According to BeyondPesticides.org, a coalition of farmworkers, farmers, and conservationists presented opening arguments and statements for a lawsuit filed in March against the U.S. Environmental Protection Agency. The lawsuit stems from EPA’s decision in January to re-approve glyphosate as a pesticide. The coalition accuses the Trump Administration of unlawfully ignoring the cancer risks and ecological damage of glyphosate, which is the main active chemical compound in Roundup Weed Killer products.
Plaintiffs in the lawsuit are represented by the Center for Food Safety, and include the Rural Coalition; Farmworker Association of Florida; Organización en California de Lideres Campesinas (a farmworker organization); and Beyond Pesticides. The groups seek to have glyphosate prohibited from use and pulled from the market because of its unlawful approval.
Glyphosate Harms Frontline Farmworkers
A senior attorney for the Center for Food Safety told BeyondPesticides.com, “Farmworkers are on the frontlines of nearly every health and environmental crisis, from the COVID-19 pandemic to climate change, and are particularly at risk of health impacts from pesticide spraying.”
A member of the Farmworker Association of Florida said in the opening statement, “Farmworkers cannot wait any longer for EPA to ban glyphosate—a pesticide that risks their health and the health of their children … The public now knows that farmworkers are ‘essential workers,’ but they have always been essential. Their work feeds the people of this country and they deserve to be protected from a pesticide known to cause chronic diseases.”
The attorney accuses the EPA of failing to protect the health of these essential workers. “It rejected evidence that glyphosate causes cancer and entirely failed to assess the main way people are exposed at work, through their skin,” the attorney added.
A plethora of evidence in the court filing suggests the EPA ignored the potential of glyphosate to harm human health, including causing cancer. This risk is higher among farmworkers and farmers exposed during spraying.
An executive with the Rural Coalition, which is the lead petitioner (the party that filed the lawsuit) in the case said, “Farmworkers and farmers are the backbone of our food system. As we demonstrate in this filing, they are the first—but not the last—to bear the huge costs of EPA’s deeply flawed and unlawful re-approval of glyphosate, while corporate shareholders of Monsanto-Bayer benefit.”
Lawsuit Focuses On Glyphosate’s Toxic Effects On Crops and Wildlife
In addition, the evidence points to the EPA’s disregard for glyphosate’s harmful environmental impact. Furthermore, the evidence shows that the EPA “failed to account for the costs to farmers from glyphosate-resistant ‘superweeds’ and off-field drift damage.”
Another failure of the EPA, alleges the lawsuit, is that the agency failed to account for glyphosate’s toxic effects on the honey bee population, as well as other pollinators that are vital to the successful cultivation of over 100 crops.
BeyondPesticides.org says that On December 15th, in response to a 2014 CFS petition, the U.S. Fish and Wildlife confirmed the Monarchs’ precarious state, concluding that Monarchs warrant protected status under the Endangered Species Act (ESA), though formal listing was postponed to 2024 due to the Service’s backlog of other ESA cases.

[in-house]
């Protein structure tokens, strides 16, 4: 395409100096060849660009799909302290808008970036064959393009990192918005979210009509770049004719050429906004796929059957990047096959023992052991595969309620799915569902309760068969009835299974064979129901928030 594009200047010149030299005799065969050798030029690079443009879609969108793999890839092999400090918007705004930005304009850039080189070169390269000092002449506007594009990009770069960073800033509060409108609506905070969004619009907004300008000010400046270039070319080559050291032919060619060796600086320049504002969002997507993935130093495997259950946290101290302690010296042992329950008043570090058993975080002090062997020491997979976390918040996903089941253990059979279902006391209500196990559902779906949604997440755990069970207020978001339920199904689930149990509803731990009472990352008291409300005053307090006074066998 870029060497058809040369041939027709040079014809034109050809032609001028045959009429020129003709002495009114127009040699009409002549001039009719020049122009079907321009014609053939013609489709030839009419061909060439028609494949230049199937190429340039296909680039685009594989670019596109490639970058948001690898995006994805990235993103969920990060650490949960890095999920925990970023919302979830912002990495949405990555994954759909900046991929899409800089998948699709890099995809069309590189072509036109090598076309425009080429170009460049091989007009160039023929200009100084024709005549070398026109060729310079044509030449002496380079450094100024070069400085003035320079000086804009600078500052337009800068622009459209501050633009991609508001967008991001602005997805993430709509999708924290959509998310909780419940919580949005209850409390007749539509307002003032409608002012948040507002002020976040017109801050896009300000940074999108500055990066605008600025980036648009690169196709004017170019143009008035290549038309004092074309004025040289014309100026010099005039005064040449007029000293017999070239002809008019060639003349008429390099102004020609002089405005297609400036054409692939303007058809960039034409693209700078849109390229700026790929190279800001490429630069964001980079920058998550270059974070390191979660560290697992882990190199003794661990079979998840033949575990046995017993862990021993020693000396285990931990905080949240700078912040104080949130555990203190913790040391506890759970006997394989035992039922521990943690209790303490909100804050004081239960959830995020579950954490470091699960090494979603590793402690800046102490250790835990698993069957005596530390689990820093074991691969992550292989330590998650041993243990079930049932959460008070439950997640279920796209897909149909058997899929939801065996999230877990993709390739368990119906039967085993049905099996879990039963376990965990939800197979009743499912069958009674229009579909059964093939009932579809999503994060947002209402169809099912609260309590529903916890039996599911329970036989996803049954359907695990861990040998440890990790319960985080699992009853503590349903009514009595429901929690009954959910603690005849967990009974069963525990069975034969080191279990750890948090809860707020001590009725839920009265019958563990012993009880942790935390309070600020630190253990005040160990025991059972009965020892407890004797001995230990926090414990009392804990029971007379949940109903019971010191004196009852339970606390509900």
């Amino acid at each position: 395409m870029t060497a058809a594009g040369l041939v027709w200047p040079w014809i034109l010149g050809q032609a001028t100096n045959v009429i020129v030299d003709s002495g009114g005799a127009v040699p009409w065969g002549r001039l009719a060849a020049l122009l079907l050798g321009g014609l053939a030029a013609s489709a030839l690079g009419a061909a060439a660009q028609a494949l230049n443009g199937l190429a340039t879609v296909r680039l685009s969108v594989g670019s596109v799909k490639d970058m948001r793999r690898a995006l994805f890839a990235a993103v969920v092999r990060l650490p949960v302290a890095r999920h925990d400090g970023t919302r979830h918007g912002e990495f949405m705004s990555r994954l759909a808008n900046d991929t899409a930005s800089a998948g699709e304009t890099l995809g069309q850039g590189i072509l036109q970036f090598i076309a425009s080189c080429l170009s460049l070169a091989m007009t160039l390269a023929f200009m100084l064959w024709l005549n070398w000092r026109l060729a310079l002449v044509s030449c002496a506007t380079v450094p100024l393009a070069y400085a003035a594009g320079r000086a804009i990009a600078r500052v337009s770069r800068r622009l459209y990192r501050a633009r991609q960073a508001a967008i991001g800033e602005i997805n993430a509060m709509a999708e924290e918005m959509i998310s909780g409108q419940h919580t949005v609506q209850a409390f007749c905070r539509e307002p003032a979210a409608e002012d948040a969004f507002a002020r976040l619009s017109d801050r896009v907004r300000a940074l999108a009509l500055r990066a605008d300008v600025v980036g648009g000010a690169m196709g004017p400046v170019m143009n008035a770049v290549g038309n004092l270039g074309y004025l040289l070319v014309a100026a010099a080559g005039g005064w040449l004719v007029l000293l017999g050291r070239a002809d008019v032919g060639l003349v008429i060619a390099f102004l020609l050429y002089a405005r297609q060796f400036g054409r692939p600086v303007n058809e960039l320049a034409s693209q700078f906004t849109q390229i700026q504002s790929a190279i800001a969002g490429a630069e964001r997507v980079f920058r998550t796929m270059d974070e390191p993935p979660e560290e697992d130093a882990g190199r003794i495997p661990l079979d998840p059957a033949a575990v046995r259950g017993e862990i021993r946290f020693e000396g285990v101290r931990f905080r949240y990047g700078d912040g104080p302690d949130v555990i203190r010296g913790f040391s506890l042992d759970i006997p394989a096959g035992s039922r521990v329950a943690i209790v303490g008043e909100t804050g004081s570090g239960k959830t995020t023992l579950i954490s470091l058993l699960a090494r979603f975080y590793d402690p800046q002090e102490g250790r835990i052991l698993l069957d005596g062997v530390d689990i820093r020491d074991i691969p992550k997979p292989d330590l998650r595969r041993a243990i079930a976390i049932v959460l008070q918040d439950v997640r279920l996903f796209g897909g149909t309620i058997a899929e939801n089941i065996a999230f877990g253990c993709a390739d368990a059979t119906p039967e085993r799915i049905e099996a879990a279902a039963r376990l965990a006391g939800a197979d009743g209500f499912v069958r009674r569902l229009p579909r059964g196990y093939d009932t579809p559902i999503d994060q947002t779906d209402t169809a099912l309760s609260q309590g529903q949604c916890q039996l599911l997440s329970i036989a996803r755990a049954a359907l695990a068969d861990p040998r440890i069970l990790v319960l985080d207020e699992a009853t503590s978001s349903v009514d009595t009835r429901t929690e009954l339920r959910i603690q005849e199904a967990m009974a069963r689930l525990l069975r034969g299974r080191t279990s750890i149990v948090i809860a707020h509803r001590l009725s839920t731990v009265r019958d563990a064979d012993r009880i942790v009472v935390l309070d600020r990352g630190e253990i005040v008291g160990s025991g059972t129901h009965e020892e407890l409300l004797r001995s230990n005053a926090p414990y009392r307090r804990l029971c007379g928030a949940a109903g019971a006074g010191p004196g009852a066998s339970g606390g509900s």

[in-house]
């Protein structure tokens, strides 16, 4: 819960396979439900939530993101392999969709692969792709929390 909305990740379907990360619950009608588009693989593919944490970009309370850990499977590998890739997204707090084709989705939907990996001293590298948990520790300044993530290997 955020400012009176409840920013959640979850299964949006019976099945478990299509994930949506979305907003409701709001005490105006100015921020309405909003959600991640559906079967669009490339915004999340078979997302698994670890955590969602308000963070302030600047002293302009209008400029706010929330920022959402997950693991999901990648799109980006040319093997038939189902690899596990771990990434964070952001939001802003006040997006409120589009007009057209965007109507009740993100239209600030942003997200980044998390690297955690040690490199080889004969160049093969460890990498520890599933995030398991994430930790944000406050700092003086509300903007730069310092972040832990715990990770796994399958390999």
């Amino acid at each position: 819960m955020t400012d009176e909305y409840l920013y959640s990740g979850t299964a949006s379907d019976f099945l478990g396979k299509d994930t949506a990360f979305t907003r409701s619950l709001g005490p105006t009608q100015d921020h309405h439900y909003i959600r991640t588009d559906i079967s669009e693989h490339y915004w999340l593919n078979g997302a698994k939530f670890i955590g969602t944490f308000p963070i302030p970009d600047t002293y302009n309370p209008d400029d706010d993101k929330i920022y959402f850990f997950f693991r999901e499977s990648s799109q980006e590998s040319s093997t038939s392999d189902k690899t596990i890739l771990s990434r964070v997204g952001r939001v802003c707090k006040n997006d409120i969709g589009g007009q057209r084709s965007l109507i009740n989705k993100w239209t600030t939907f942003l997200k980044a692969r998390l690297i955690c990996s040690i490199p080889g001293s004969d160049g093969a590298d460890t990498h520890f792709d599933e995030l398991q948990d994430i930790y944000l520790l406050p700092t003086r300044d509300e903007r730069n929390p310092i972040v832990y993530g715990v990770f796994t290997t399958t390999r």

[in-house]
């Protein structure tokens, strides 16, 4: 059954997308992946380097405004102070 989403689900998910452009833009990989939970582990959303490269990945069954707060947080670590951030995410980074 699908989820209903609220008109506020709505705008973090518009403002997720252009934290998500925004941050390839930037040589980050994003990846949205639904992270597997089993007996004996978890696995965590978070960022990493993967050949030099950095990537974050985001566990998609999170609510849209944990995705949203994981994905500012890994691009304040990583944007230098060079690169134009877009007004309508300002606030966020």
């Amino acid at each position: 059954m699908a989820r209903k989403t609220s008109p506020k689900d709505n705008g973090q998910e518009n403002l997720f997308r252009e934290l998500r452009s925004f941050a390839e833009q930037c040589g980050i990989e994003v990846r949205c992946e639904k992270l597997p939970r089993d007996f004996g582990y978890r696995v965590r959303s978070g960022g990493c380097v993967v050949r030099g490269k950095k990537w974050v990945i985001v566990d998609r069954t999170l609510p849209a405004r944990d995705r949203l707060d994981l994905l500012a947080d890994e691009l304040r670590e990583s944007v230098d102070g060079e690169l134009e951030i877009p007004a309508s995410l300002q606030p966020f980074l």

The re-approval of glyphosate was executed without any consideration of the dire risks the chemical compound poses to threatened and endangered species. For example, the lawsuit blames glyphosate for the eradication of the iconic Monarch butterfly. Monarch butterflies face possible extinction because of the harmful effects of glyphosate on their critical host plant, common milkweed, the opening statement and evidence alleges.
By law, an Endangered Species Act assessment is required of the EPA before the re-approval. However, the lawsuit accuses the agency of conducting the assessment after the reapproval, which ultimately confirmed the risks to endangered species of animals and plants.
The assessment found that glyphosate will likely have adverse effects on at least 1,676 different species protected by the Endangered Species Act (93% of those exposed) and on 96% of their critical habitats. Instead of ensuring this pesticide will not cause the extinction of these species, EPA’s decision allows it to be sprayed on 285 million acres of farmland a year, with 21 million pounds applied to forests, parks, lawns, schoolyards, and roadways, says BeyondPesticides.org.
Regulators Ignoring The Facts on Glyphosate
An executive with Beyond Pesticides, a plaintiff in the case said that glyphosate is a serious threat to the safety of people and the environment, including many hundreds of endangered species—facts astonishingly ignored by regulators.” The executive added, “It is unfortunate that it takes a lawsuit like this to force EPA to carry out its responsibility in the face of a mountain of scientific findings that document glyphosate’s harm.
Over 125,000 plaintiffs have filed lawsuits against Bayer AG, the pharmaceutical and life-sciences giant that acquired Monsanto’s product line for $62 billion two years ago. Plaintiffs in Roundup Weed Killer lawsuits allege they developed non-Hodgkin’s lymphoma, a cancer that develops in the lymph nodes, because of glyphosate and other ingredients in the herbicide/pesticide. In June, Bayer announced it would settle the vast majority of the 125,000 lawsuits for $10.9 billion. The company more recently announced it would settle future Roundup lawsuits for an additional $2 billion.